7. avatar
    Rickey January 1, 2014 at 3:40 pm #

    We must keep in mind that Obama is the first President in our lifetimes who has faced an opposition party which has been determined to oppose everything he proposes.

  8. avatar
    RanTalbott January 1, 2014 at 4:19 pm #

    Keith: To me the only unequivocal failure was the failure to close the gulag at Guantanamo.

    Actually, that was _very_ “equivocal”: he did everything that was legally possible to effect closure, and eliminated the remnants of the “law-free zone” the Bushies created.

    Were it not for the fact that it still has much of its propaganda value, I’d be arguing strongly that we should keep it: it provides high security, but humane living conditions, for the people who really must be kept locked up (If you want to talk “gulag”, sending them to a supermax in a climate where the winter cold can literally kill you sounds a lot more like the originals). It avoids creating a terrorist target on the mainland, where the logistics of pulling off an attack are a lot simpler.

    The one thing that remains really bad about it is the way it unfairly isolates the “never were/no longer a threat” people we haven’t been able to repatriate. But even for them, a move to Illinois might well be worse.

  9. avatar
    Steve January 1, 2014 at 5:29 pm #

    As much as I hear from wingnuts that Obama has “trampled on the Constitution” is there really anything that he has done that everyone could agree is unconstitutional?

  10. avatar
    Kate January 1, 2014 at 9:18 pm #

    Steve, I’ve recently been reading several older birther posts and these claims of President Obama ruining the economy, attacking the Constitution, etc. go back as far as the beginning of February 2009, less than a few weeks after his inauguration. Apparently many of his detractors slept through the Bush Presidency with their claims against PBO regarding executive orders, “czars” and many other similarities were never brought up by then between 2000 and 2008. They didn’t care about the Constitution when President Bush said it was nothing more than a damn piece of paper yet give them 3 weeks with PBO in office and suddenly, he’s anti-Constitutional, anti-American and about to ruin the U.S. for good, instigating martial law and his very own troops! Their obsessive hatred regarding PBO leads them to believe anything no matter how preposterous, as long as it smears the President and/or his family.

  11. avatar
    Dave January 1, 2014 at 11:56 pm #

    “Worst President ever” is one of those phrases that gets very overused. We hear that about Obama all the time, and we hear it about Bush Jr, and Carter. People need to remember that it’s very hard to compete for that title against e.g. Buchanan and Harding.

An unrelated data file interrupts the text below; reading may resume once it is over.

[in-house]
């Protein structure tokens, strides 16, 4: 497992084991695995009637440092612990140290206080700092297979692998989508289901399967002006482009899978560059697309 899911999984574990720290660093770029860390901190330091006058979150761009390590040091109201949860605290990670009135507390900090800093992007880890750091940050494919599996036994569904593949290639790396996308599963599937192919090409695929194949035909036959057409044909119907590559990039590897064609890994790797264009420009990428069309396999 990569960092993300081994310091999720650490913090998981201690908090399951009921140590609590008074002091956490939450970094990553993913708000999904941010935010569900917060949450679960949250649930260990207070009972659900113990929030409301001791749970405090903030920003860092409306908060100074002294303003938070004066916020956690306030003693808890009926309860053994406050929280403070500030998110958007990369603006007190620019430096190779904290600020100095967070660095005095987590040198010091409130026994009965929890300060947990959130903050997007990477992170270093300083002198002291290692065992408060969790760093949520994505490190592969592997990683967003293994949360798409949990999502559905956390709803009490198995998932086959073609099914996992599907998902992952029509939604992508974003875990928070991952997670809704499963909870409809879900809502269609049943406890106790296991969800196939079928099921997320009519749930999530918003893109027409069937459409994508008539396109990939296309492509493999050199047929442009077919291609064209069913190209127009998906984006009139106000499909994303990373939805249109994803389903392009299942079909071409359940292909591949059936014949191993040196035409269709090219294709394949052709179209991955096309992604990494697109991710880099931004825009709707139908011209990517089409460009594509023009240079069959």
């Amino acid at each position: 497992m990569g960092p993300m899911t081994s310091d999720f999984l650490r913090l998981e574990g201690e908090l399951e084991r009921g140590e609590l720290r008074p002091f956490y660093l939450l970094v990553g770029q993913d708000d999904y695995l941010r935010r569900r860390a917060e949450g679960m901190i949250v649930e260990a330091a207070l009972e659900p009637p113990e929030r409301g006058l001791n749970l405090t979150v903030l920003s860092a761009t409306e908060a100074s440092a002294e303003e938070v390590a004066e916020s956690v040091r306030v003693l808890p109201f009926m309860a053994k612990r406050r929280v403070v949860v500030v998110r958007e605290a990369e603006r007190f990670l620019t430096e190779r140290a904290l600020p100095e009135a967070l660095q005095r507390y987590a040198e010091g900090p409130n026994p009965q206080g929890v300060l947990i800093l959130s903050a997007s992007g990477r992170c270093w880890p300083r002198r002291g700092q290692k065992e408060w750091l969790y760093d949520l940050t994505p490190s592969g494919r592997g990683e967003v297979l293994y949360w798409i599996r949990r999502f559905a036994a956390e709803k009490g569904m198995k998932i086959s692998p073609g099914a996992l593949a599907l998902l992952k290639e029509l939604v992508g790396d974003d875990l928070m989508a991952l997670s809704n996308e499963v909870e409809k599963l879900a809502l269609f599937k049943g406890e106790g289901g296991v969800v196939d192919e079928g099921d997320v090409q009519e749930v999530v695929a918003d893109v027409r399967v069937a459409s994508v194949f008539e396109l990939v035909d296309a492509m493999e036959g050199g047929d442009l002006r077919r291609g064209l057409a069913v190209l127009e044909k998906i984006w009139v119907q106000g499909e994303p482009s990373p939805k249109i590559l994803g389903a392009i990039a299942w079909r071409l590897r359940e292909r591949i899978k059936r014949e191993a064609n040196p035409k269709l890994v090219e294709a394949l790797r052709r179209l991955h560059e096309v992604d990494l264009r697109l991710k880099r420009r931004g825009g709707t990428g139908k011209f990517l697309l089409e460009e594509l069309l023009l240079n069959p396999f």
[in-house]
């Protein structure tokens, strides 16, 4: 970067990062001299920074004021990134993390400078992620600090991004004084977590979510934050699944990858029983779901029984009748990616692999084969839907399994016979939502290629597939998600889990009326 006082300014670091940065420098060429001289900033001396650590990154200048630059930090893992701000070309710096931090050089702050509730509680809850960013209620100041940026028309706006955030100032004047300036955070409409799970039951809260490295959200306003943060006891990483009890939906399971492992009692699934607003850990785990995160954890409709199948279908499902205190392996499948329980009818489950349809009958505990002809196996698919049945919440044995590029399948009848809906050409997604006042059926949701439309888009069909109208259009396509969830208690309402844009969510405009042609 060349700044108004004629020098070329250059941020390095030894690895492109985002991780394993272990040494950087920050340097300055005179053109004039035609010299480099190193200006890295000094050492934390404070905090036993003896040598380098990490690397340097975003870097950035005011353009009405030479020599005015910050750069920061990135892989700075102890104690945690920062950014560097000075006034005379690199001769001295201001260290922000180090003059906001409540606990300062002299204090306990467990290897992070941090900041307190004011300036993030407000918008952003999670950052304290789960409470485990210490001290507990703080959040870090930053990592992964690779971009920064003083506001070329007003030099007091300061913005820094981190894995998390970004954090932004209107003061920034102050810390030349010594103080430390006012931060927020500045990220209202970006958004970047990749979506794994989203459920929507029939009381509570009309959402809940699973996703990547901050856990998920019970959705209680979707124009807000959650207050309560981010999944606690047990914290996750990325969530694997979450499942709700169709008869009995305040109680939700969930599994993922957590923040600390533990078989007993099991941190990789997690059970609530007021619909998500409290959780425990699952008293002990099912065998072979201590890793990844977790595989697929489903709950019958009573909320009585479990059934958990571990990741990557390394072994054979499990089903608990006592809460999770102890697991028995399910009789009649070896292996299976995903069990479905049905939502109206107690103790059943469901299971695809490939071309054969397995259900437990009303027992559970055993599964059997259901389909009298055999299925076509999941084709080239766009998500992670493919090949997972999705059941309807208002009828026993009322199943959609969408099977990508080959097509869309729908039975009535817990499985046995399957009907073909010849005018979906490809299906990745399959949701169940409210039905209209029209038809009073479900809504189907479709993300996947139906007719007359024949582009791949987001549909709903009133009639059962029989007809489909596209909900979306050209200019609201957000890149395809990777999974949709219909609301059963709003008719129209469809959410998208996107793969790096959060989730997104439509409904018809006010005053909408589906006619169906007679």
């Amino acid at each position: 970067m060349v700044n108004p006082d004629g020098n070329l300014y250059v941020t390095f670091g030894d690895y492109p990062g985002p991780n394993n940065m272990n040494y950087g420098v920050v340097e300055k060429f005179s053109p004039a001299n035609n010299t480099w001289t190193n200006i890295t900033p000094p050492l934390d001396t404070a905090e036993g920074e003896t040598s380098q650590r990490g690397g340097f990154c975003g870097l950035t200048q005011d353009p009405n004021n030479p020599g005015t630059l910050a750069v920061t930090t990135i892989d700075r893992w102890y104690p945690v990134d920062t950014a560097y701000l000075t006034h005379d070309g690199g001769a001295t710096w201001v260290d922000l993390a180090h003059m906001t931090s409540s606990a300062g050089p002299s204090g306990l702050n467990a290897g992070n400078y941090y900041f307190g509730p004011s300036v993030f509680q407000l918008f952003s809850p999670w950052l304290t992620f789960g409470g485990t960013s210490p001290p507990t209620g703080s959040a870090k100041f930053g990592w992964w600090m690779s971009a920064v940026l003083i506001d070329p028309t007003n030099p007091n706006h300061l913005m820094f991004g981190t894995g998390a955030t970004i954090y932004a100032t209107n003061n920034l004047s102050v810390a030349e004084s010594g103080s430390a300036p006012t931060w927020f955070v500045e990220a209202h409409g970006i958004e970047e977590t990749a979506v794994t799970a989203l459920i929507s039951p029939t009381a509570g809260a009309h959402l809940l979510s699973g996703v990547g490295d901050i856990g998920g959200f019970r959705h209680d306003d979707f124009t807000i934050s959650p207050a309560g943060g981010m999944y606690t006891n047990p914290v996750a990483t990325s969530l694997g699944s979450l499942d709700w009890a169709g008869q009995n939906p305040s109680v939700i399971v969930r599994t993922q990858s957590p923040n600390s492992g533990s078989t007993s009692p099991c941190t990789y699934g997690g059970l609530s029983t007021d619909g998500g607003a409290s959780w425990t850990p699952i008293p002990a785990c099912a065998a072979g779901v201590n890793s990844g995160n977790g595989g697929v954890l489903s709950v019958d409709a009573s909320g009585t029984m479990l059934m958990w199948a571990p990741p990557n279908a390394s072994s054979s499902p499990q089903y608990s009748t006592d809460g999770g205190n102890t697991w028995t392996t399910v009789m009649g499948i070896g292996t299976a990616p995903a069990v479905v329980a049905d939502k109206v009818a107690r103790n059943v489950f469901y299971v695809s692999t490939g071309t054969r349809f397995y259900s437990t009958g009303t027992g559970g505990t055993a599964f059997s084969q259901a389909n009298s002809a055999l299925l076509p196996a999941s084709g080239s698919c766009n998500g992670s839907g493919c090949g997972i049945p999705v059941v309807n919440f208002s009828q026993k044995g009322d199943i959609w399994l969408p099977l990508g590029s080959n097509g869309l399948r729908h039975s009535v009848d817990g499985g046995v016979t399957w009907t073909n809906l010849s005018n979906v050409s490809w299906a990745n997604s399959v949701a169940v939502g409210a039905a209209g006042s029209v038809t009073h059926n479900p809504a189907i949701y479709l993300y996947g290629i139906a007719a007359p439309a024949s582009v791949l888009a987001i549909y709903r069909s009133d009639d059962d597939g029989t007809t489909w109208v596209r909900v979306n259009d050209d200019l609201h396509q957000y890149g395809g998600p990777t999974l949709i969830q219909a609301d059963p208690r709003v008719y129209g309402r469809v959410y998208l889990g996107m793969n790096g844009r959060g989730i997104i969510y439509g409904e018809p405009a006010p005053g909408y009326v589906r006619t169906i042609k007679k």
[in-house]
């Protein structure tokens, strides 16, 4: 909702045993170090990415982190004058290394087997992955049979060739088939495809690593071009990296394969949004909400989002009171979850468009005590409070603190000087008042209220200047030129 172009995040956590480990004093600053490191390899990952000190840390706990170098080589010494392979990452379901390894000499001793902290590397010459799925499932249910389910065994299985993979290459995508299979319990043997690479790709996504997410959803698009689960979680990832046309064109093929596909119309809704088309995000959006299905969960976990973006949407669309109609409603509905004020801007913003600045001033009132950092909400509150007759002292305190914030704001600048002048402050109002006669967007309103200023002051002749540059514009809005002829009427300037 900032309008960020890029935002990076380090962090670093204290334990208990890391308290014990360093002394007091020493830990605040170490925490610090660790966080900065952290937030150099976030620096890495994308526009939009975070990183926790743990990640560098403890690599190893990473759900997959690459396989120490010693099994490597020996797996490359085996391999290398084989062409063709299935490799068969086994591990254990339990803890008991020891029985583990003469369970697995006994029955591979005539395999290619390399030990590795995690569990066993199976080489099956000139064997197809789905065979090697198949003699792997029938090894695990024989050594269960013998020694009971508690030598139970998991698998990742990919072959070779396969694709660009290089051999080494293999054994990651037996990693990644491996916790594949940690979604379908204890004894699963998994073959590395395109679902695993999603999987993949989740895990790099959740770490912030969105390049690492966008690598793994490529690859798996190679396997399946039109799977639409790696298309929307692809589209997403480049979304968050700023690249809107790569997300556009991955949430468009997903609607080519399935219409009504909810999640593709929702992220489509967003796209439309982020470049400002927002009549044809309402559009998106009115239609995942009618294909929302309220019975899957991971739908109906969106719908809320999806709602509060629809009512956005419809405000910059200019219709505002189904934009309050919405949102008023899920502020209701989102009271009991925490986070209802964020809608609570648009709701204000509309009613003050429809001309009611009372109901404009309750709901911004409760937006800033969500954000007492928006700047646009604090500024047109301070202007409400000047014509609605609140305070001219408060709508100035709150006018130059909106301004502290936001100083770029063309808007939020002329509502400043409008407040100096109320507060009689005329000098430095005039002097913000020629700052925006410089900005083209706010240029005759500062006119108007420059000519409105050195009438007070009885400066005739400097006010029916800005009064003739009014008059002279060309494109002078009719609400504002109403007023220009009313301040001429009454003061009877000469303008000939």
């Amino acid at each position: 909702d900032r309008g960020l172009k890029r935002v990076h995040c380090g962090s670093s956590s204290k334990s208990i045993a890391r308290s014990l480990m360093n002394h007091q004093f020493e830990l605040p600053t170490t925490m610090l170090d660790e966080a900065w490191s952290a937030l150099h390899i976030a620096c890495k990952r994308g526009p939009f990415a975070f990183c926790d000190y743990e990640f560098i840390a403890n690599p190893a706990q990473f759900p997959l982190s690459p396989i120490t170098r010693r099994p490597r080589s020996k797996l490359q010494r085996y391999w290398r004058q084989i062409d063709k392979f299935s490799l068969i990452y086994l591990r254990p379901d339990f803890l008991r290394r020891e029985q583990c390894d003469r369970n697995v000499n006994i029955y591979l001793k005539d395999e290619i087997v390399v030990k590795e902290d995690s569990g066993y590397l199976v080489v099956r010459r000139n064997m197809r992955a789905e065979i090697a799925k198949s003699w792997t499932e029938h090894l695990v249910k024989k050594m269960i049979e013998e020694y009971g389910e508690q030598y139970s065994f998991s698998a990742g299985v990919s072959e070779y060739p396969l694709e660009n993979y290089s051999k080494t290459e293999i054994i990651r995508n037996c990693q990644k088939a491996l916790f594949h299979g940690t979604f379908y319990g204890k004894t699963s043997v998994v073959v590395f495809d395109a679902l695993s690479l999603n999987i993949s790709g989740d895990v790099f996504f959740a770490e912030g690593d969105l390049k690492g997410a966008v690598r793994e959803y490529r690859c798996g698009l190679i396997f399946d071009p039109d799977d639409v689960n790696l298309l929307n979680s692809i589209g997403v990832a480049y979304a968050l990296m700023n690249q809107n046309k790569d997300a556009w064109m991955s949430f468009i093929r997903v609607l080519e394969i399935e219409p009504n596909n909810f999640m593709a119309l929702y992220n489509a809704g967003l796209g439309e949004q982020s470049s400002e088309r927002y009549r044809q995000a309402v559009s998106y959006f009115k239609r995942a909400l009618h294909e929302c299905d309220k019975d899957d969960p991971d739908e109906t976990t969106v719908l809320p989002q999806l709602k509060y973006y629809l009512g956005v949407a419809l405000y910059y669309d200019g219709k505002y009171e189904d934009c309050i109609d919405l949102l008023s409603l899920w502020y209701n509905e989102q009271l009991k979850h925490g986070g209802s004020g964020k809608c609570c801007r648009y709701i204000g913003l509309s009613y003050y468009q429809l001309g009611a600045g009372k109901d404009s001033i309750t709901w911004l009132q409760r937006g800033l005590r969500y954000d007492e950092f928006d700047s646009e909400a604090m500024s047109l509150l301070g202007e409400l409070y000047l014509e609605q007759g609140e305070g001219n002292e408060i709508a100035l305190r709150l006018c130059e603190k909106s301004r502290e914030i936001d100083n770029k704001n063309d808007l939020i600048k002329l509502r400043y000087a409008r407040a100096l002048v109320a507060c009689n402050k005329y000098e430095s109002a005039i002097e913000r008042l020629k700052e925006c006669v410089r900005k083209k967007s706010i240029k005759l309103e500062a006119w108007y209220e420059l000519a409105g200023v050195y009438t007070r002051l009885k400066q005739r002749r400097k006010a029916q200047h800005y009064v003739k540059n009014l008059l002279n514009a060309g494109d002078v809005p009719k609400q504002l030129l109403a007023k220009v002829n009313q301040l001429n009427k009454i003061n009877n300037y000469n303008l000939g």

12. avatar
    Curious George January 2, 2014 at 9:35 am #

    “If I could point one unequivocal failure of the Obama Administration, it would be the implementation of the Affordable Care Act.”

    I think most people would agree.

    “Understanding this issue, too, will benefit from the hindsight of history, and 5 years from now, the ACA may be as popular as Social Security.”

    My prediction is that as we learn more about the various hidden nuances of the ACA (that had to be passed so that we could then read what was in the bill) and their impact on the public, healthcare and the economy, the ACA (Obamacare) will become recognized as the signature failure of the Obama presidency.

  13. avatar
    red-diaper baby 1942 January 2, 2014 at 9:59 am #

    I agree about Guantanamo, but also that it was apparently politically impossible. It probably could have been done, had he not been saving saving his political capital for the health-care (or rather, health-insurance) reform. And of course that too had to be done — though with less irrational opposition it probably could have been done a lot better (single-payer!!!).
    Right now, however, I’m waiting to see what he’ll decide about the tar-sands pipeline. Like it or not, the environment and climate change is by far the most urgent challenge of our time, and the President’s decision will show, one way or another, whether we’re willing and indeed able to do anything do deal with this enormous task. Of course at this point it’s more or less a symbolic gesture; but we all know how overwhelmingly important symbols can be!

  14. avatar
    red-diaper baby 1942 January 2, 2014 at 10:09 am #

    A further comment: it’s been a pleasure, for the last five years,to have a President whom I can admire and for whom I don’t have to apologize to my European friends: thoughtful, intelligent and well-read; willing and able to consider various options in any given situation, including less macho ones, and to choose the best (cf. Syria); far less narcissistic than most politicians (a little narcissism is I guess unavoidable, or no-one would run for office); in fact, a “cool dude”. Image is less important than actions; but it does count.

  15. avatar
    Dr. Conspiracy January 2, 2014 at 10:17 am #